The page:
Researchers from Keele University undertook a study funded by the Arthritis Research Campaign involving over 300 people with knee pain. The participants (aged over 55), were split into three groups.
The first group took part in an ‘enhanced pharmacy review’ with up to 6 appointments with an experienced community pharmacist to monitor the appropriateness and effectiveness of medication. A second group received up to 6 sessions with a physiotherapist, which included general aerobic exercise and specific muscle strengthening and stretching exercises. A final ’control’ group received an information and advice leaflet – which was also issued to the other two groups – plus a telephone call to reinforce the information in the leaflet and address any specific concerns about putting the advice into practice.
When compared with the control group, those in the physiotherapy group reported a significant improvement in pain levels and in knee function after three months of treatment. Participants in the pharmacy group also reported improvements in pain levels. However, in the longer term (at six months and 12 months), there were no significant differences in pain or function between the physiotherapy, pharmacy and control group. The researchers suggest that this change may in part be due to a lack of adherence to the programme – as time goes by people may not be as strict about keeping up with their exercise programme or taking their medication.
However, there were differences between each groups’ usage of NSAIDs (non-steroidal anti-inflammatory drugs, e.g. asprin and ibuprofen). The study found that participants in the pharmacy and physiotherapy groups were less reliant on NSAIDs than the control group. At six months NSAID usage was 16% lower in the pharmacy group and 15% lower in the physiotherapy group than those in the control group, with no increase in pain reporting and high levels of patient satisfaction. The researchers say that this finding has ‘important safety implications’ as NSAIDs can cause adverse reactions and illness, and are not recommended for long-term use, particularly for older people.
The study also found that physiotherapy appeared to encourage a long-term shift in behaviour away from GP led care – with participants in the physiotherapy group less likely to consult their GP about knee pain than patients in the control group.
The authors conclude that further investigation is needed to how the early clinical benefits of physiotherapy and pharmacy can be sustained in the long-term.’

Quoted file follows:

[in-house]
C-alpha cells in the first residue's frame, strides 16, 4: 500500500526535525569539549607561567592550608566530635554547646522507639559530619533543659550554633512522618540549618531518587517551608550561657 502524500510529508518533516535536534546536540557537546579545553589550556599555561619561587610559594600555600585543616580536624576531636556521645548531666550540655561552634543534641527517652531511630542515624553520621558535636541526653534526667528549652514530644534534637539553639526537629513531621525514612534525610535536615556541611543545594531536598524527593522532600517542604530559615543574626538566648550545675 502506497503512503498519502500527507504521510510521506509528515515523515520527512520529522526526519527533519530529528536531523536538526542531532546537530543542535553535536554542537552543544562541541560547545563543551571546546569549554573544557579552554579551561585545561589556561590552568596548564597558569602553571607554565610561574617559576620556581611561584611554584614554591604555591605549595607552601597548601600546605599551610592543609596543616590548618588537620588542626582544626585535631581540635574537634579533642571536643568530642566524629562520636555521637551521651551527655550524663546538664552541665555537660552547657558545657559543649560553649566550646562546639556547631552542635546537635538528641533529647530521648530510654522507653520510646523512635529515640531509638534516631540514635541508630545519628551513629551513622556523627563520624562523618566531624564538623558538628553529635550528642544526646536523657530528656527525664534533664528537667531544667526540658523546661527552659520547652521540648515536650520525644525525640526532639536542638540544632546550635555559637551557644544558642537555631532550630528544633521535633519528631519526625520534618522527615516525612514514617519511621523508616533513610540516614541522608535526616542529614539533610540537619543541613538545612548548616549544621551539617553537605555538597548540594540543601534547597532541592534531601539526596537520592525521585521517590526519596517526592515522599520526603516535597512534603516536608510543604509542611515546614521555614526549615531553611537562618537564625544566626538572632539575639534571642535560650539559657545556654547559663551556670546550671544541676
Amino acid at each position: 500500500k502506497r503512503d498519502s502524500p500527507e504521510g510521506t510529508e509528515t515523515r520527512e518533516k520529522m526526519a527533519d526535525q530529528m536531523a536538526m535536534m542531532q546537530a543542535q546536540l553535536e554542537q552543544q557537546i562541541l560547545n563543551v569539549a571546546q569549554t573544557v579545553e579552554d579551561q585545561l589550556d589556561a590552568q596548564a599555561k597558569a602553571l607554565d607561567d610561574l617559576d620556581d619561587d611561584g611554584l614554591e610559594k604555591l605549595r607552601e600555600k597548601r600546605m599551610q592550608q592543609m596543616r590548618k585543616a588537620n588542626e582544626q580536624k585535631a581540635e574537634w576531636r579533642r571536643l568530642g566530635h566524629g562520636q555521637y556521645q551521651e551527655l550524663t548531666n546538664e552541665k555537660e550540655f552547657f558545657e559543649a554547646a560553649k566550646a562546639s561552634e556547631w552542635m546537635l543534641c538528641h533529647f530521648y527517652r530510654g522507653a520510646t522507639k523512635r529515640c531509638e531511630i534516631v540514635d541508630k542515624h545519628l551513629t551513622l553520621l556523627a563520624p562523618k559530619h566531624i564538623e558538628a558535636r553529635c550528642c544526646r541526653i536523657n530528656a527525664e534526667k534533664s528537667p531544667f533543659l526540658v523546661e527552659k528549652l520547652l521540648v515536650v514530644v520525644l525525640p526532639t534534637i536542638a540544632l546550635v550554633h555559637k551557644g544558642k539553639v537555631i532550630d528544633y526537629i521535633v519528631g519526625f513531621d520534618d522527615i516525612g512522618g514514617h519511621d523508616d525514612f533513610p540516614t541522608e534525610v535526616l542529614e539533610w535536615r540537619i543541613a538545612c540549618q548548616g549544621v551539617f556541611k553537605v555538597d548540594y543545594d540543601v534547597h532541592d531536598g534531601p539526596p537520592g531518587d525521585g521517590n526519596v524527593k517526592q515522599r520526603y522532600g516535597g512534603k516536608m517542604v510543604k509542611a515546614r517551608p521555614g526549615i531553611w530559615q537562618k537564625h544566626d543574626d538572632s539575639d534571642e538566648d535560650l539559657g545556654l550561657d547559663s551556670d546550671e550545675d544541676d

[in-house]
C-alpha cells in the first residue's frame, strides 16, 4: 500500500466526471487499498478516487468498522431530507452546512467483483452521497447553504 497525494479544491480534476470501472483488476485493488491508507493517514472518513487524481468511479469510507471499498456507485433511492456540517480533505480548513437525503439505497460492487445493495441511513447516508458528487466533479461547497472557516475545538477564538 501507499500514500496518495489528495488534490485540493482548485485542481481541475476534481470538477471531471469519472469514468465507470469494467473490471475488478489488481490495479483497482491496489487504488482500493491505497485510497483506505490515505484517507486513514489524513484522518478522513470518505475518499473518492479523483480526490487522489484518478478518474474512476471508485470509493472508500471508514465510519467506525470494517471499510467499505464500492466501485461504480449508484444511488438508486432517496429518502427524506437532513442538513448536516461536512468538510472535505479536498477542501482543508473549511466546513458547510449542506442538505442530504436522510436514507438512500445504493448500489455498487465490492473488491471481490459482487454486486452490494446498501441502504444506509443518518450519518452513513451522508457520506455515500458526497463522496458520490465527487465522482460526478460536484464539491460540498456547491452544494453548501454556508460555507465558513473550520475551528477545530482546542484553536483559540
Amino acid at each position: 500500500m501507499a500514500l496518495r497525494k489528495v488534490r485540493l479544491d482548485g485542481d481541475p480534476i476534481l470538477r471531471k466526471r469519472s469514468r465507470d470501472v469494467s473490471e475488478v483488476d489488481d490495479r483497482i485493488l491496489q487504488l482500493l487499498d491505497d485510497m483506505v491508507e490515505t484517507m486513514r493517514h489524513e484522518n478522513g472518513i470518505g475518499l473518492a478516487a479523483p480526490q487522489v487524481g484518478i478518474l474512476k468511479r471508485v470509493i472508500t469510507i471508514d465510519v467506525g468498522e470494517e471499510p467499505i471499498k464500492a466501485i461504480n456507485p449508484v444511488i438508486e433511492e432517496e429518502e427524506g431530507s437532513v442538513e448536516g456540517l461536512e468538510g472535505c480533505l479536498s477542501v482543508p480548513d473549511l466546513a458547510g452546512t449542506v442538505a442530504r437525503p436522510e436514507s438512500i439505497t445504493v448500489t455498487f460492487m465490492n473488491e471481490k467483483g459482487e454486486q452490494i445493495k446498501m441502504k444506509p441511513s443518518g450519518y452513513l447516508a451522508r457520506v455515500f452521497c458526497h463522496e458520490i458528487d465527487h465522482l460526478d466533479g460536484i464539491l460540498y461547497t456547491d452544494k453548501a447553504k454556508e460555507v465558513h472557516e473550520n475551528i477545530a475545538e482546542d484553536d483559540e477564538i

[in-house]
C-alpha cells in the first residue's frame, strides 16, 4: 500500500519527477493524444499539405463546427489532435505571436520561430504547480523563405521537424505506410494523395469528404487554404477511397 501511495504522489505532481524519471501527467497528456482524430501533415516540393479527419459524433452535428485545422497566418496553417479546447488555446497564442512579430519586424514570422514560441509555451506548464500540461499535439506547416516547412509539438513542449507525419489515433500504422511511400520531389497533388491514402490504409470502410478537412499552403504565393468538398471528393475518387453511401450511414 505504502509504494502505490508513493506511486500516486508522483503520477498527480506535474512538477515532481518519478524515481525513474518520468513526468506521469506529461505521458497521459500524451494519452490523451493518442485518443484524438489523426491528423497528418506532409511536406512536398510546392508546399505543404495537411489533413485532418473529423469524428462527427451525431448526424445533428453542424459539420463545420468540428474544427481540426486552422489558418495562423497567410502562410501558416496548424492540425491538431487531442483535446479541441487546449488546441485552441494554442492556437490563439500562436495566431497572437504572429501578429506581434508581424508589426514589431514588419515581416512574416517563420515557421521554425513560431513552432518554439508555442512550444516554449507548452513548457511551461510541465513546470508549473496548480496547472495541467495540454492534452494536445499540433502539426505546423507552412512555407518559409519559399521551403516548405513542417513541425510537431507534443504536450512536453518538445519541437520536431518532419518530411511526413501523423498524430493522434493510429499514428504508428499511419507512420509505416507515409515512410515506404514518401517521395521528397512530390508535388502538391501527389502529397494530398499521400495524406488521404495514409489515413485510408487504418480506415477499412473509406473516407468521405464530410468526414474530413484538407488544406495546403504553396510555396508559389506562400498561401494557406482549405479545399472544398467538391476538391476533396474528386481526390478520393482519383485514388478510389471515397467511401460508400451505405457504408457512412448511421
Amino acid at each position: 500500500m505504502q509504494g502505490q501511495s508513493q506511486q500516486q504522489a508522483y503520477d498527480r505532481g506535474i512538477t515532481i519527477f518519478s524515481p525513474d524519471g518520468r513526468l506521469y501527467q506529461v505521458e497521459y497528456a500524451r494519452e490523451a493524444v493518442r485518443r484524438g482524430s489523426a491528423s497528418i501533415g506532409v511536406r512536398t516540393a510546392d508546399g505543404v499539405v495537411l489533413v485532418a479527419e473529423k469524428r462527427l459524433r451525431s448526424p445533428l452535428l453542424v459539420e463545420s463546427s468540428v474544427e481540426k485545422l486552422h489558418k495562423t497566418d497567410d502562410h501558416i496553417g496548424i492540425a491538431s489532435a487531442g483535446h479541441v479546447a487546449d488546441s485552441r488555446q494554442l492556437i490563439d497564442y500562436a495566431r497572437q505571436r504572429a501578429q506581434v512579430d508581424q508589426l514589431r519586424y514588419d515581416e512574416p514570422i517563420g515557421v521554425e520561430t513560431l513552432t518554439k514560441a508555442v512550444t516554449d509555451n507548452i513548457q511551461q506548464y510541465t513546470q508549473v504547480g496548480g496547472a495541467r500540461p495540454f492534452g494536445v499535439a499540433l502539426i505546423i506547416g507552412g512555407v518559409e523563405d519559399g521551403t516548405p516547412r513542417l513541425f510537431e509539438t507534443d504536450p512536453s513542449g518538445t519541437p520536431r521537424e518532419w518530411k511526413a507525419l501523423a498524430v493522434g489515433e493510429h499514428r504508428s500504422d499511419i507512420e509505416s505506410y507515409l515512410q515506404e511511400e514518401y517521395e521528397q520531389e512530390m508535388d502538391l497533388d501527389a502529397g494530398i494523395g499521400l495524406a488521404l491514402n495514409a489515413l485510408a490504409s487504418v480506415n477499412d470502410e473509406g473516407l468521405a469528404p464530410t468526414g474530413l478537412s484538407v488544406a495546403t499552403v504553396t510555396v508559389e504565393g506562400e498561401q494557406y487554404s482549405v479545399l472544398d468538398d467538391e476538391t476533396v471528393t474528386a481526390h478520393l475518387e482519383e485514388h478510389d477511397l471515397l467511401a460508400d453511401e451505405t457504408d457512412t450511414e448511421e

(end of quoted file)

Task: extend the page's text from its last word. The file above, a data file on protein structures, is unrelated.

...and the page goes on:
Chris Stone | alfa
Finnish research group discovers a new immune system regulator
23.02.2018 | University of Turku
Minimising risks of transplants
22.02.2018 | Friedrich-Alexander-Universität Erlangen-Nürnberg
A newly developed laser technology has enabled physicists in the Laboratory for Attosecond Physics (jointly run by LMU Munich and the Max Planck Institute of Quantum Optics) to generate attosecond bursts of high-energy photons of unprecedented intensity. This has made it possible to observe the interaction of multiple photons in a single such pulse with electrons in the inner orbital shell of an atom.
In order to observe the ultrafast electron motion in the inner shells of atoms with short light pulses, the pulses must not only be ultrashort, but very...
A group of researchers led by Andrea Cavalleri at the Max Planck Institute for Structure and Dynamics of Matter (MPSD) in Hamburg has demonstrated a new method enabling precise measurements of the interatomic forces that hold crystalline solids together. The paper Probing the Interatomic Potential of Solids by Strong-Field Nonlinear Phononics, published online in Nature, explains how a terahertz-frequency laser pulse can drive very large deformations of the crystal.
By measuring the highly unusual atomic trajectories under extreme electromagnetic transients, the MPSD group could reconstruct how rigid the atomic bonds are...
Quantum computers may one day solve algorithmic problems which even the biggest supercomputers today can’t manage. But how do you test a quantum computer to...
For the first time, a team of researchers at the Max-Planck Institute (MPI) for Polymer Research in Mainz, Germany, has succeeded in making an integrated circuit (IC) from just a monolayer of a semiconducting polymer via a bottom-up, self-assembly approach.
In the self-assembly process, the semiconducting polymer arranges itself into an ordered monolayer in a transistor. The transistors are binary switches used...
Breakthrough provides a new concept of the design of molecular motors, sensors and electricity generators at nanoscale
Researchers from the Institute of Organic Chemistry and Biochemistry of the CAS (IOCB Prague), Institute of Physics of the CAS (IP CAS) and Palacký University...
15.02.2018 | Event News
13.02.2018 | Event News
12.02.2018 | Event News
23.02.2018 | Physics and Astronomy
23.02.2018 | Health and Medicine
23.02.2018 | Physics and Astronomy